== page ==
Wednesday, March 21, 2012
Parenting: Discipline versus punishment
One of the most critical decisions any parent must make—both before and during the child-rearing process—related to discipline. How will we discipline our children?
Before having kids, when I thought about this question, I tended to focus on the spanking versus time-out issue. Is spanking always right? Is it never right? Should you use your hand? Should you use a magazine or belt? Can time-outs replace all spankings?
But guess what? Now that I am a parent, I have found out that, frankly, the spanking versus time-out discussion is rather secondary. You see, the real question is not, “How will we discipline our children?” The real question is, “Are we going to focus on discipline or punishment?”
You see, we often forget that the word “discipline” actually means that we are teaching a method of behavior to which our children should adhere. So ask yourself: what teaching is actually going on when you punish your child?
Usually, we don’t teach at all, do we? Teaching is hard. It is far, far easier to spank or take away dinner or ground or remove video games or send to timeout—and to do so with a raised voice and a fit of anger. But those things are only valuable if you are actually teaching lessons. And do not kid yourself: your kids are not nearly as subtle as you think they are! If you are not explicitly spelling out the lessons for them, then they probably are not learning anything.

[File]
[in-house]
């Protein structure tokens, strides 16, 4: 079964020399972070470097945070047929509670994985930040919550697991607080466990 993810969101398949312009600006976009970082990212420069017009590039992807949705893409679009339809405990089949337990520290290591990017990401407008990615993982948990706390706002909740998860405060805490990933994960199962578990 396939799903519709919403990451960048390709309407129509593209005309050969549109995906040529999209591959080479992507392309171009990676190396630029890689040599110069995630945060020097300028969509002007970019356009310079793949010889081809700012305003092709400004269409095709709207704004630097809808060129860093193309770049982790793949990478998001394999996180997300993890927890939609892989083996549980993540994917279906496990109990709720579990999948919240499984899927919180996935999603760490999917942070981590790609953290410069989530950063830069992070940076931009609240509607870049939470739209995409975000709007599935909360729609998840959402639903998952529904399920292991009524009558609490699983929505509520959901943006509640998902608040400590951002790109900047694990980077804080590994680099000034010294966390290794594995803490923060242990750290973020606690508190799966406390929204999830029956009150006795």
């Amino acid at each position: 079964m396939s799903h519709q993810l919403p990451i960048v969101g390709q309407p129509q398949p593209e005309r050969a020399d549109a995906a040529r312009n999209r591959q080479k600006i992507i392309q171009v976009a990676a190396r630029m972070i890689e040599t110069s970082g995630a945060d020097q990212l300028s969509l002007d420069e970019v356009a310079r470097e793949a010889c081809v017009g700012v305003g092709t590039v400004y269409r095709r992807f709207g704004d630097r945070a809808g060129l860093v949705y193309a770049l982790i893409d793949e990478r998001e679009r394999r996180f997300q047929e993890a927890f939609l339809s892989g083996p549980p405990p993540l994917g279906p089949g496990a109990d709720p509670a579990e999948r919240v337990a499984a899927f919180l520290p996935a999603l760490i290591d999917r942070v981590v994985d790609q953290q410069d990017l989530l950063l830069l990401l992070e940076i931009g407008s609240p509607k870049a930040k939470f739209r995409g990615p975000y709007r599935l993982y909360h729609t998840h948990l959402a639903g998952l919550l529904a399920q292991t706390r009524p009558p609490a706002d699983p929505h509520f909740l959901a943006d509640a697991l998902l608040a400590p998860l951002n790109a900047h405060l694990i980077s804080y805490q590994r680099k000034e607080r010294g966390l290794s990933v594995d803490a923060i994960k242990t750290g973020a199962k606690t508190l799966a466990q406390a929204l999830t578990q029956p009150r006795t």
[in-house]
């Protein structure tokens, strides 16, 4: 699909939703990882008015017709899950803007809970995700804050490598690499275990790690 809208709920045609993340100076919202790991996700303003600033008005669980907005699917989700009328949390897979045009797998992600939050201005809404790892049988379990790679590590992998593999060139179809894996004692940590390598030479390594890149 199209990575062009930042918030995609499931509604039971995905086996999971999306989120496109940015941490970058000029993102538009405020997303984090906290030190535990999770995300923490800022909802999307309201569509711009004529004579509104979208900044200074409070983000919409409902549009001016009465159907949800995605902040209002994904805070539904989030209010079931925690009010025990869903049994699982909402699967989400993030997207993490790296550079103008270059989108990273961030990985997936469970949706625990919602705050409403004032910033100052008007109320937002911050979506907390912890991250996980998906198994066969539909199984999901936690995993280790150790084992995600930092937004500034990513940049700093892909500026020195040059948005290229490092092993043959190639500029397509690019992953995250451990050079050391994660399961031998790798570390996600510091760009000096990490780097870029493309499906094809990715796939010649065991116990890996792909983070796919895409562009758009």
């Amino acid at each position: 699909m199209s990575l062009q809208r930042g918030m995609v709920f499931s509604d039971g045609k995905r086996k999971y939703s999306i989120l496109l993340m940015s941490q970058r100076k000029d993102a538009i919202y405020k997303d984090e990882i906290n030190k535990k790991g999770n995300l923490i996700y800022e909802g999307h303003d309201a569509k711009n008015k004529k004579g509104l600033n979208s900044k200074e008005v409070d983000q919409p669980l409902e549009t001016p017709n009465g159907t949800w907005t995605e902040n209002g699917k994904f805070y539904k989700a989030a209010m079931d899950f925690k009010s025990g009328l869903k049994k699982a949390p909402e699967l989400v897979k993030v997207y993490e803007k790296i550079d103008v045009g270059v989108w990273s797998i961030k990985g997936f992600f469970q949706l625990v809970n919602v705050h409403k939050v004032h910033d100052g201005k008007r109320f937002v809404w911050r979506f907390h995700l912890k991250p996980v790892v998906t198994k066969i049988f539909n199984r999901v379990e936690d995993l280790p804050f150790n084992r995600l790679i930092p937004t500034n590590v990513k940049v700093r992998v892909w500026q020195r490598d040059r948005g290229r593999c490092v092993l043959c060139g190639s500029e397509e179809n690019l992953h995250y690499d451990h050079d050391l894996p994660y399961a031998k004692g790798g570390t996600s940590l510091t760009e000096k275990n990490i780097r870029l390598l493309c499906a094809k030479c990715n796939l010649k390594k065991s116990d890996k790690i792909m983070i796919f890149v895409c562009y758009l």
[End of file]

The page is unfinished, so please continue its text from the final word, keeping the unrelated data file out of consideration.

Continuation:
And if they are not learning anything, then you are not disciplining: you are merely punishing. Don’t get me wrong: mere punishment has its place at times, too. But if you really want to discipline your children, then you have to actively seek out “teachable moments”—the opportunities to teach your kids something about life.
In one phase of raising our children, we really tried to focus on negative reinforcement—the method of discipline/punishment in which you remove something that they like for bad behavior. It seemed to be working…until one day my youngest son refused to take a nap. Like, really refused. And he and my wife had a battle of wills for hours. By the time I got home that afternoon, the only thing left in his room was his bed! His toybox, toys, stuffed animals, etc. …all of it was piled up in the garage. (I’m not even sure how my wife managed to move some of that furniture outside…it must have been the extra adrenaline of the war that got to her.)
So we certainly have not been perfect, either.
But what we have learned from this and other situations is that we have to be more creative, more clever, and better communicators to the children when we are disciplining them. We have to look at their mistakes not as failures per say, but as opportunities to learn the appropriate behaviors.
I thought I might share a few things that we have come up with, which you are free to steal and use as much as you want. Most of these were my wife’s idea, but I did contribute a few.
1. Rules for the house: simplify and focus